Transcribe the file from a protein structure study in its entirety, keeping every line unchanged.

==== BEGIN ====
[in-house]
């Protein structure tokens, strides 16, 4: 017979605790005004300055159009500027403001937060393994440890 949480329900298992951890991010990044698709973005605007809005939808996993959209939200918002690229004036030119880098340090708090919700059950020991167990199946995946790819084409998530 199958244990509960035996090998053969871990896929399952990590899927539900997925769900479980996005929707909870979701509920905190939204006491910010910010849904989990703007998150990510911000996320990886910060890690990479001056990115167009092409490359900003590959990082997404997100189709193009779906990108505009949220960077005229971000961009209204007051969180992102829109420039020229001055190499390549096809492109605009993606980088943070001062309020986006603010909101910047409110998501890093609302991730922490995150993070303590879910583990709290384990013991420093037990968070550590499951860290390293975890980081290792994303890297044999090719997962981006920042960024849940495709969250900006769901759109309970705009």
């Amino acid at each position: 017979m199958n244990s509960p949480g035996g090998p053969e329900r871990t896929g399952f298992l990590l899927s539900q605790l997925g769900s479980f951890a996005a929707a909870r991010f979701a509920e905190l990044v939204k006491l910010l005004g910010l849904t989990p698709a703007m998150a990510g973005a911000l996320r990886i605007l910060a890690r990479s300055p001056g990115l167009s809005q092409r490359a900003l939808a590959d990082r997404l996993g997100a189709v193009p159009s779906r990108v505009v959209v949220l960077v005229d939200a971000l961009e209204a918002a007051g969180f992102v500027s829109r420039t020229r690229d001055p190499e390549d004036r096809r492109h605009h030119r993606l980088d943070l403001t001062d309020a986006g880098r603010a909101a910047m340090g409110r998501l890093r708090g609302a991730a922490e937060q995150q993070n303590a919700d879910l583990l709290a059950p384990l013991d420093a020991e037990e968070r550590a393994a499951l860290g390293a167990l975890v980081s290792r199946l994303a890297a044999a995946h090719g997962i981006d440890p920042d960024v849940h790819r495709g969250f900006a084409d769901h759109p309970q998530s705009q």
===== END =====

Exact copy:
[in-house]
């Protein structure tokens, strides 16, 4: 017979605790005004300055159009500027403001937060393994440890 949480329900298992951890991010990044698709973005605007809005939808996993959209939200918002690229004036030119880098340090708090919700059950020991167990199946995946790819084409998530 199958244990509960035996090998053969871990896929399952990590899927539900997925769900479980996005929707909870979701509920905190939204006491910010910010849904989990703007998150990510911000996320990886910060890690990479001056990115167009092409490359900003590959990082997404997100189709193009779906990108505009949220960077005229971000961009209204007051969180992102829109420039020229001055190499390549096809492109605009993606980088943070001062309020986006603010909101910047409110998501890093609302991730922490995150993070303590879910583990709290384990013991420093037990968070550590499951860290390293975890980081290792994303890297044999090719997962981006920042960024849940495709969250900006769901759109309970705009």
């Amino acid at each position: 017979m199958n244990s509960p949480g035996g090998p053969e329900r871990t896929g399952f298992l990590l899927s539900q605790l997925g769900s479980f951890a996005a929707a909870r991010f979701a509920e905190l990044v939204k006491l910010l005004g910010l849904t989990p698709a703007m998150a990510g973005a911000l996320r990886i605007l910060a890690r990479s300055p001056g990115l167009s809005q092409r490359a900003l939808a590959d990082r997404l996993g997100a189709v193009p159009s779906r990108v505009v959209v949220l960077v005229d939200a971000l961009e209204a918002a007051g969180f992102v500027s829109r420039t020229r690229d001055p190499e390549d004036r096809r492109h605009h030119r993606l980088d943070l403001t001062d309020a986006g880098r603010a909101a910047m340090g409110r998501l890093r708090g609302a991730a922490e937060q995150q993070n303590a919700d879910l583990l709290a059950p384990l013991d420093a020991e037990e968070r550590a393994a499951l860290g390293a167990l975890v980081s290792r199946l994303a890297a044999a995946h090719g997962i981006d440890p920042d960024v849940h790819r495709g969250f900006a084409d769901h759109p309970q998530s705009q």